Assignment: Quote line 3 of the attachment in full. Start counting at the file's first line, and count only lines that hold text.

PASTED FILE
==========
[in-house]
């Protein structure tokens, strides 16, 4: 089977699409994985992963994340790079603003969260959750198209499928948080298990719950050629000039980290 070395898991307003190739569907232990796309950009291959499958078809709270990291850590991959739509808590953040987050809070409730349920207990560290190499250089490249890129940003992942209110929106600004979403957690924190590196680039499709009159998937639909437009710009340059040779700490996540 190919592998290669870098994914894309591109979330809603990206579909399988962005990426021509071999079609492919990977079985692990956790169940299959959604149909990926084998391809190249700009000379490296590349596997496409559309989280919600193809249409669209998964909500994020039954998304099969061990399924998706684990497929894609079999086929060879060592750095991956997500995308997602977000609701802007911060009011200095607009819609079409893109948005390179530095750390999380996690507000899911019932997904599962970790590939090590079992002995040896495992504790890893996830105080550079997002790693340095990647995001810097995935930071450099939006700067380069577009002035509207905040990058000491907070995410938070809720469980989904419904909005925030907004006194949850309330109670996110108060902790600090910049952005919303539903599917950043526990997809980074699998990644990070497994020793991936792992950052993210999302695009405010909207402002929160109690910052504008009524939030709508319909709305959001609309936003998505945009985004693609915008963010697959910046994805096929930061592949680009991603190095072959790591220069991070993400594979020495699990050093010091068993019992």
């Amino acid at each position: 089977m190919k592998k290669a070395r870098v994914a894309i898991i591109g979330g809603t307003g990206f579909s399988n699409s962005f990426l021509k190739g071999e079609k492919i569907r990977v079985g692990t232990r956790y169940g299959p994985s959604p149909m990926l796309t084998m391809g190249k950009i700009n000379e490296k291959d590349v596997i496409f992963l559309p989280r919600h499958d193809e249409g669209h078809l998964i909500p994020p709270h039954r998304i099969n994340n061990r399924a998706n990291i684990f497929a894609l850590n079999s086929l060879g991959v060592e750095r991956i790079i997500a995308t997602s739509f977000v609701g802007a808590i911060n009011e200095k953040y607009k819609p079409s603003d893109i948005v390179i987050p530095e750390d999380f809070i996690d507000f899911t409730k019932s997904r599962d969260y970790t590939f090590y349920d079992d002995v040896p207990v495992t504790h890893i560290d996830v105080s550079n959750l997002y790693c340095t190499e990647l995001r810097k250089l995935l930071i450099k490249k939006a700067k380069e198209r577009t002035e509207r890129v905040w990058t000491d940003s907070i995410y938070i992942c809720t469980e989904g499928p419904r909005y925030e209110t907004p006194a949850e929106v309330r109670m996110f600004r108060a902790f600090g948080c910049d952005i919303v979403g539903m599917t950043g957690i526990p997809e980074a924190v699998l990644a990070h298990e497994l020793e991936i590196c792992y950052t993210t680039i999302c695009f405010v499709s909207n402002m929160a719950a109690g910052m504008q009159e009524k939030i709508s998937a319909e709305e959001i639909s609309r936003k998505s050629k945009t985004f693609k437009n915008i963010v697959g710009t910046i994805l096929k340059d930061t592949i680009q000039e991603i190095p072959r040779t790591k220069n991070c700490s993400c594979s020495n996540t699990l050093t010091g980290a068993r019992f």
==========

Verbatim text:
């Amino acid at each position: 089977m190919k592998k290669a070395r870098v994914a894309i898991i591109g979330g809603t307003g990206f579909s399988n699409s962005f990426l021509k190739g071999e079609k492919i569907r990977v079985g692990t232990r956790y169940g299959p994985s959604p149909m990926l796309t084998m391809g190249k950009i700009n000379e490296k291959d590349v596997i496409f992963l559309p989280r919600h499958d193809e249409g669209h078809l998964i909500p994020p709270h039954r998304i099969n994340n061990r399924a998706n990291i684990f497929a894609l850590n079999s086929l060879g991959v060592e750095r991956i790079i997500a995308t997602s739509f977000v609701g802007a808590i911060n009011e200095k953040y607009k819609p079409s603003d893109i948005v390179i987050p530095e750390d999380f809070i996690d507000f899911t409730k019932s997904r599962d969260y970790t590939f090590y349920d079992d002995v040896p207990v495992t504790h890893i560290d996830v105080s550079n959750l997002y790693c340095t190499e990647l995001r810097k250089l995935l930071i450099k490249k939006a700067k380069e198209r577009t002035e509207r890129v905040w990058t000491d940003s907070i995410y938070i992942c809720t469980e989904g499928p419904r909005y925030e209110t907004p006194a949850e929106v309330r109670m996110f600004r108060a902790f600090g948080c910049d952005i919303v979403g539903m599917t950043g957690i526990p997809e980074a924190v699998l990644a990070h298990e497994l020793e991936i590196c792992y950052t993210t680039i999302c695009f405010v499709s909207n402002m929160a719950a109690g910052m504008q009159e009524k939030i709508s998937a319909e709305e959001i639909s609309r936003k998505s050629k945009t985004f693609k437009n915008i963010v697959g710009t910046i994805l096929k340059d930061t592949i680009q000039e991603i190095p072959r040779t790591k220069n991070c700490s993400c594979s020495n996540t699990l050093t010091g980290a068993r019992f």